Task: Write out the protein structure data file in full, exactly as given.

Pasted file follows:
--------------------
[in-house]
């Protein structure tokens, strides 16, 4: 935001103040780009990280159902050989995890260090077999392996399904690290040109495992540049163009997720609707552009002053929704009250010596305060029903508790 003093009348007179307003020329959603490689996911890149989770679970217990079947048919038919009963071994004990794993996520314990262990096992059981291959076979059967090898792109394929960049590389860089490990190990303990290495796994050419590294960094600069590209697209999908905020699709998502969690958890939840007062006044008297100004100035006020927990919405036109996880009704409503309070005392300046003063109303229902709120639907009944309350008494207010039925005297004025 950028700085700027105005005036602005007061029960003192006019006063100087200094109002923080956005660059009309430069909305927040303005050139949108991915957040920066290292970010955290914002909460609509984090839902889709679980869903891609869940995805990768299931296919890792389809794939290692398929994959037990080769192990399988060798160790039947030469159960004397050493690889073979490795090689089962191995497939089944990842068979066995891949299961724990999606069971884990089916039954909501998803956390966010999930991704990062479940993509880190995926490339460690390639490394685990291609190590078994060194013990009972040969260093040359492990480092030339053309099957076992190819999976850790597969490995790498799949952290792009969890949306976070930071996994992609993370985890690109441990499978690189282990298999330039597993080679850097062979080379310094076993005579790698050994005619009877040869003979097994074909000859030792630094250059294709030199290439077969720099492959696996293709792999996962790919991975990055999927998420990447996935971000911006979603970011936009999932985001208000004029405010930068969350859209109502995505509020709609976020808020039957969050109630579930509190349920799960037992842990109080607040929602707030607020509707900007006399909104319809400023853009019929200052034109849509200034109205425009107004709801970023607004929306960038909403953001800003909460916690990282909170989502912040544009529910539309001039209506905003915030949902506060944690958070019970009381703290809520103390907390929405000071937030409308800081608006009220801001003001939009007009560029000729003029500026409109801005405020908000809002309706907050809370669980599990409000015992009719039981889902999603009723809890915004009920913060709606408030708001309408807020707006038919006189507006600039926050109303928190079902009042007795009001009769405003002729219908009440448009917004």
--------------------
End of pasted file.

[in-house]
């Protein structure tokens, strides 16, 4: 935001103040780009990280159902050989995890260090077999392996399904690290040109495992540049163009997720609707552009002053929704009250010596305060029903508790 003093009348007179307003020329959603490689996911890149989770679970217990079947048919038919009963071994004990794993996520314990262990096992059981291959076979059967090898792109394929960049590389860089490990190990303990290495796994050419590294960094600069590209697209999908905020699709998502969690958890939840007062006044008297100004100035006020927990919405036109996880009704409503309070005392300046003063109303229902709120639907009944309350008494207010039925005297004025 950028700085700027105005005036602005007061029960003192006019006063100087200094109002923080956005660059009309430069909305927040303005050139949108991915957040920066290292970010955290914002909460609509984090839902889709679980869903891609869940995805990768299931296919890792389809794939290692398929994959037990080769192990399988060798160790039947030469159960004397050493690889073979490795090689089962191995497939089944990842068979066995891949299961724990999606069971884990089916039954909501998803956390966010999930991704990062479940993509880190995926490339460690390639490394685990291609190590078994060194013990009972040969260093040359492990480092030339053309099957076992190819999976850790597969490995790498799949952290792009969890949306976070930071996994992609993370985890690109441990499978690189282990298999330039597993080679850097062979080379310094076993005579790698050994005619009877040869003979097994074909000859030792630094250059294709030199290439077969720099492959696996293709792999996962790919991975990055999927998420990447996935971000911006979603970011936009999932985001208000004029405010930068969350859209109502995505509020709609976020808020039957969050109630579930509190349920799960037992842990109080607040929602707030607020509707900007006399909104319809400023853009019929200052034109849509200034109205425009107004709801970023607004929306960038909403953001800003909460916690990282909170989502912040544009529910539309001039209506905003915030949902506060944690958070019970009381703290809520103390907390929405000071937030409308800081608006009220801001003001939009007009560029000729003029500026409109801005405020908000809002309706907050809370669980599990409000015992009719039981889902999603009723809890915004009920913060709606408030708001309408807020707006038919006189507006600039926050109303928190079902009042007795009001009769405003002729219908009440448009917004």